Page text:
LFG’s employees use language to try and make us all think the appeals process is about reviewing facts and making the right call. They’re spraying Febreeze on a pile of bullshit, guys. Being disabled as defined by your policy isn’t enough to win a disability appeal. You also have to convince them it’ll cost them more in the long run not to pay you.

I knew this in my gut from the day LFG cancelled on me, but I was so blinded by rage in the early stages that it was hard for me to wrap my brain around it. With a little more mental clarity, I see the appeals process for what it really is. Me saying, “Hey, bitches. Look at all this stuff I’ll be taking to the judge when it’s time to sue. Sure will cost a lot of money for you to prepare your defense and then lose anyway.”

Knowing Lincoln Financial will be holding my money hostage for at least another three months, seems like a good time to plug my serial memoir, Who You Gonna Believe.

Oh, SNAP! Signing up for Food Assistance Benefits

Oh, SNAP! Signing up for Food Assistance Benefits

I applied for SNAP food assistance benefits this week. For those of you who don’t know the joys of being disabled and impoverished just on their own, let me tell you how thrilled I am to have had the opportunity to jump through these hoops while working my way up to the second-worst migraine I’ve ever had in my entire life the past ten days.

Actually, let’s skip the part about my migraine. Unless you have them, you won’t understand, and I’ll give myself another trying to explain it.

In order to qualify for nutritional assistance benefits, you have to verify that you have no money. (Which seems weird, doesn’t it? Prove a negative! Demonstrate you’re begging for food assistance because you need to eat and NOT because you enjoy defrauding government agencies! Peasant!)

Oh! I should clarify, the individuals working at the Illinois Department of Human Services who helped me this week. They were lovely people, working to make sure humans get things they need to live. (Well, except for the security guard, but I think every government facility needs an antagonist, don’t you?) The people who treat you like trash are typically “pro-lifers”, libertarians, friends, and family.

Anyway, our case involved submitting 24 pages of supporting documents in addition to the benefit application itself. There were four ways I could submit those documents according to the letter: drop them off at the IDHS office, fax them, mail them, or upload them to the case management thing-a-ma-jig.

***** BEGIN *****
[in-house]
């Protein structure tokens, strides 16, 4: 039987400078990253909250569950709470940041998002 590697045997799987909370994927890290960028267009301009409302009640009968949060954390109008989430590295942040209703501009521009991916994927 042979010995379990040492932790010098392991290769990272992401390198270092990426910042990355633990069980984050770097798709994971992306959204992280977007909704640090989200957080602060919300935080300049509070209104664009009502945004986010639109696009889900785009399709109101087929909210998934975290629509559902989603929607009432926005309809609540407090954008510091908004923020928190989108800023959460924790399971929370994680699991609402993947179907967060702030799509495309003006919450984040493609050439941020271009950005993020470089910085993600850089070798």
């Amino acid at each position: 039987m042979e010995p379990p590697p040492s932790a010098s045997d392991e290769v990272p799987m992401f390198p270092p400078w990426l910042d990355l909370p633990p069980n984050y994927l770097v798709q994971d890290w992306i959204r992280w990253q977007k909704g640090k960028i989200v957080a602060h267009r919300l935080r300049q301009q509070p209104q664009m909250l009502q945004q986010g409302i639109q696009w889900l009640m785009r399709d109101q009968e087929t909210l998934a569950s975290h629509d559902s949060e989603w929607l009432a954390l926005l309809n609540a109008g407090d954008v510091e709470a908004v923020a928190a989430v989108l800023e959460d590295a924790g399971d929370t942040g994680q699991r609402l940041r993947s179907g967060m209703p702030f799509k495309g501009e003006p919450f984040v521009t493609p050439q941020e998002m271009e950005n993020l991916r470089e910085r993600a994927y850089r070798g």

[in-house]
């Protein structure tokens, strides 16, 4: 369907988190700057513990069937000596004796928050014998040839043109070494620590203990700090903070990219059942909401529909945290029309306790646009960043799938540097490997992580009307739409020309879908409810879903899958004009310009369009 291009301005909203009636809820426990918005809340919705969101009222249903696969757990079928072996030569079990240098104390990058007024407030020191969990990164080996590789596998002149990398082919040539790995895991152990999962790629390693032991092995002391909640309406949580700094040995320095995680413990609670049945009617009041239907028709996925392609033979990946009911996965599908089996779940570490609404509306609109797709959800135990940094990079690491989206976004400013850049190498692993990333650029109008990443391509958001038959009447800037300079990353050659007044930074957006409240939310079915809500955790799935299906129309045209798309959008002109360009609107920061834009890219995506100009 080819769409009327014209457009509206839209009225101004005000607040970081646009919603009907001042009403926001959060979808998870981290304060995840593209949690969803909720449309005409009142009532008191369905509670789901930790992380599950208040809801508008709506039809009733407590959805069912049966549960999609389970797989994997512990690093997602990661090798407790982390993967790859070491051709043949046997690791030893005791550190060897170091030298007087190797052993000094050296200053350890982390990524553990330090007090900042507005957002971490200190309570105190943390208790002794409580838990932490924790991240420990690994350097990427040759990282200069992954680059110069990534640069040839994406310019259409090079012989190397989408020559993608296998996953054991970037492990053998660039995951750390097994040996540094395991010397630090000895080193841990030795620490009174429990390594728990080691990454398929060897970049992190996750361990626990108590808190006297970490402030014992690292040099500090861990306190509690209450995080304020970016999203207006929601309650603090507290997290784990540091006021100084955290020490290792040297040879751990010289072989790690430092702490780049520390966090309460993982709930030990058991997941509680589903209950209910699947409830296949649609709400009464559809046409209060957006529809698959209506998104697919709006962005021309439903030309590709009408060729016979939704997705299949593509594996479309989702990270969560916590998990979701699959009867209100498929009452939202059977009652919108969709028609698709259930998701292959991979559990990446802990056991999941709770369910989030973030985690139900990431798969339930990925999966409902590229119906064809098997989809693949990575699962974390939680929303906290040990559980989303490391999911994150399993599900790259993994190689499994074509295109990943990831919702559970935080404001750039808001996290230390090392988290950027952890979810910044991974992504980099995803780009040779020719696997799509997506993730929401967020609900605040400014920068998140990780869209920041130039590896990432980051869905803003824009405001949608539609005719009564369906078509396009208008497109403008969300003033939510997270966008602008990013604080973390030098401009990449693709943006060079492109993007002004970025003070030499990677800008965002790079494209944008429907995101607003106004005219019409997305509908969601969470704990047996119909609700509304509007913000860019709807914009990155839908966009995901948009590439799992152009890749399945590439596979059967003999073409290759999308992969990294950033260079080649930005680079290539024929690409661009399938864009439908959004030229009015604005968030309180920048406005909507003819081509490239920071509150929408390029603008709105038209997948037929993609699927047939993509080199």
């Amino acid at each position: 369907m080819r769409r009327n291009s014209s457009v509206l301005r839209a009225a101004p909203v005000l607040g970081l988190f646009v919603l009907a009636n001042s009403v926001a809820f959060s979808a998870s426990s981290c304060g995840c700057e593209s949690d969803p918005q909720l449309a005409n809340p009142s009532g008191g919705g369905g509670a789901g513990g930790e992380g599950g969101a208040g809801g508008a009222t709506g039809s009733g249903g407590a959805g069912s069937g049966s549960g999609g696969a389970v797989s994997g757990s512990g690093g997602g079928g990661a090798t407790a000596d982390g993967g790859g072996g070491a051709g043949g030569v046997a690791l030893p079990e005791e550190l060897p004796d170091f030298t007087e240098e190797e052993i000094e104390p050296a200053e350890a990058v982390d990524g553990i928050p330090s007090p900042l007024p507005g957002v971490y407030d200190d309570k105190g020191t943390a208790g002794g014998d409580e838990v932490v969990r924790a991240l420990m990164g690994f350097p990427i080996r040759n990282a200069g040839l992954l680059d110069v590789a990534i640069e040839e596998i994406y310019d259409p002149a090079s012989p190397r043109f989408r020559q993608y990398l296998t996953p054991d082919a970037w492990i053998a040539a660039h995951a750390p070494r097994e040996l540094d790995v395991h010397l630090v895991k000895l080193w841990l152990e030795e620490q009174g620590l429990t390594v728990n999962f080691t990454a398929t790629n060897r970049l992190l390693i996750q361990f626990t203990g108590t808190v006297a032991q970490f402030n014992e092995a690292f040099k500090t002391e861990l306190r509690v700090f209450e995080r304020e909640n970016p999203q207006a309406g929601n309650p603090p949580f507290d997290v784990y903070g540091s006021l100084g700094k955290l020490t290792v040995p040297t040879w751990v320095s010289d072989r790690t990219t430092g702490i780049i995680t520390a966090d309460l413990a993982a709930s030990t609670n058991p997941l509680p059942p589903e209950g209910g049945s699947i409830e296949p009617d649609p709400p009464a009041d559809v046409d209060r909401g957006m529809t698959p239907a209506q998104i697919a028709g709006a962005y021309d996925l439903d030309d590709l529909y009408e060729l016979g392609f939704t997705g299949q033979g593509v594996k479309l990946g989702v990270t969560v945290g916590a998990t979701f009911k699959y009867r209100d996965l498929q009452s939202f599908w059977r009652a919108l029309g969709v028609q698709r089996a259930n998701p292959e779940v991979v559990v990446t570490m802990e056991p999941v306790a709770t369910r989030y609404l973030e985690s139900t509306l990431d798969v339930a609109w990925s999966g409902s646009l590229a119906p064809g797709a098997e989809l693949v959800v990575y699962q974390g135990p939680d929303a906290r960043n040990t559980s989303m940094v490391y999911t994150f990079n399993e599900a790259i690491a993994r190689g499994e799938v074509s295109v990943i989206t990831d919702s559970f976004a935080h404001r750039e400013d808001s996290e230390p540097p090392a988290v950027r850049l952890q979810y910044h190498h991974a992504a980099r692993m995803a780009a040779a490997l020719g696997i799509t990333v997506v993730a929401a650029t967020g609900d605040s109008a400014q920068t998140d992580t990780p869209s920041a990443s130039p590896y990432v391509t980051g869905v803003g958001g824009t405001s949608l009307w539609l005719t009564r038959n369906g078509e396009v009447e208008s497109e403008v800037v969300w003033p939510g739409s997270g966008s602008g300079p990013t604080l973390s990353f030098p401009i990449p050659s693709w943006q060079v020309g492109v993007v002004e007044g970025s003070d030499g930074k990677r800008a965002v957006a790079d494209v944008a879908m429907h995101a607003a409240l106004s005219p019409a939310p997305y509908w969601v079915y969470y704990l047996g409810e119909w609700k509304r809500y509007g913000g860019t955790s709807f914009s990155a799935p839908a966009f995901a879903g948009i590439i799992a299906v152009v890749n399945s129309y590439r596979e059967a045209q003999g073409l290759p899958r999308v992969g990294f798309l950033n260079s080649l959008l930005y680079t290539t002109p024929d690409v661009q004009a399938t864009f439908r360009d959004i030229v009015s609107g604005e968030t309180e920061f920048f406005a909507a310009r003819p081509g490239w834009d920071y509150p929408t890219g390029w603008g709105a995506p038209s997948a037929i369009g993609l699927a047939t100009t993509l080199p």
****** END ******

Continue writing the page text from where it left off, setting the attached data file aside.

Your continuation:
Uploading them seemed like the best option, except it wasn’t actually possible. So then I was like, “Well, I’ve got one stamp left.” But have you ever tried to tri-fold 24 pieces of printer paper and stuff them in a business reply envelope? Then I figured, “Well, I don’t have a landline, but I could do one of those free fax services online. But turns out it costs money to send faxes exceeding three pages with those things.

“Dan! You’re taking me to IDHS today!” He was gearing up for a trip to the pharmacy. “Don’t leave without me!”

Can I just say that parking at IDHS in Champaign County is absurdly inadequate? Even with my accessible parking placard, there wasn’t anywhere to put the car. “Can I drop you off?” Dan hesitated. You could tell he didn’t really like the idea.

“Yeah, do it,” I said. “I’m not coming back here later.” I didn’t bring my mobility aid because in that particular building it’s easier to grab Dan’s arm. But without Dan’s arm? We were taking a bit of a risk.

I didn’t fall though, I just felt like I was going to fall for a solid 15 minutes. (You can’t just leave sensitive documents in a box somewhere, you have to stand in line and physically hand them to the guy sitting behind the Plexiglas.)

Anyway, here’s hoping we get approved soon. Dan and I can really eat well on this SNAP stuff. If it’s anything like 2017’s season of medical bankruptcy, we could get $15* a month. TO SPLIT BETWEEN TWO PEOPLE.

It’s a really good thing Dan and I have this social safety net here, since I didn’t bother to buy a long-term disability insurance policy in case something like a brain tumor ever happened to me one day

…oh, wait!

*Don’t buy toilet paper with SNAP benefits. I’ve never seen it happen, but legend has it conservatives and libertarians will sacrifice a kitten if you try.

On Being Disabled

On Being Disabled

This list on being disabled was originally published on my Facebook page, but I don’t Facebook anymore and I wanted to preserve and update it.

Inspired by the disability community on Twitter who have compiled similar threads, I wanted something to point to the next time someone says to me “you could work if you wanted to” or “you’re asking for special treatment.”

Okay then. Here we go.

Being disabled is being forced to perform your disability for doubters and then immediately being accused of acting. Abled logic can be summarized as: I can fake being disabled, therefore your disability doesn’t exist.

Being disabled is rationing your asks for help, because you’re scared people will get tired of you and abandon you completely. (Because they have, and they do.)

Being disabled is being charged a surplus (sometimes called a disability tax) on the things you need to survive, by people who don’t need the extra money, and then being accused of being a taker.

Being disabled is being called dramatic when you lash out at people who are doing things that will kill you.

Being disabled is being called rude because talking about your disability makes abled people feel uncomfortable.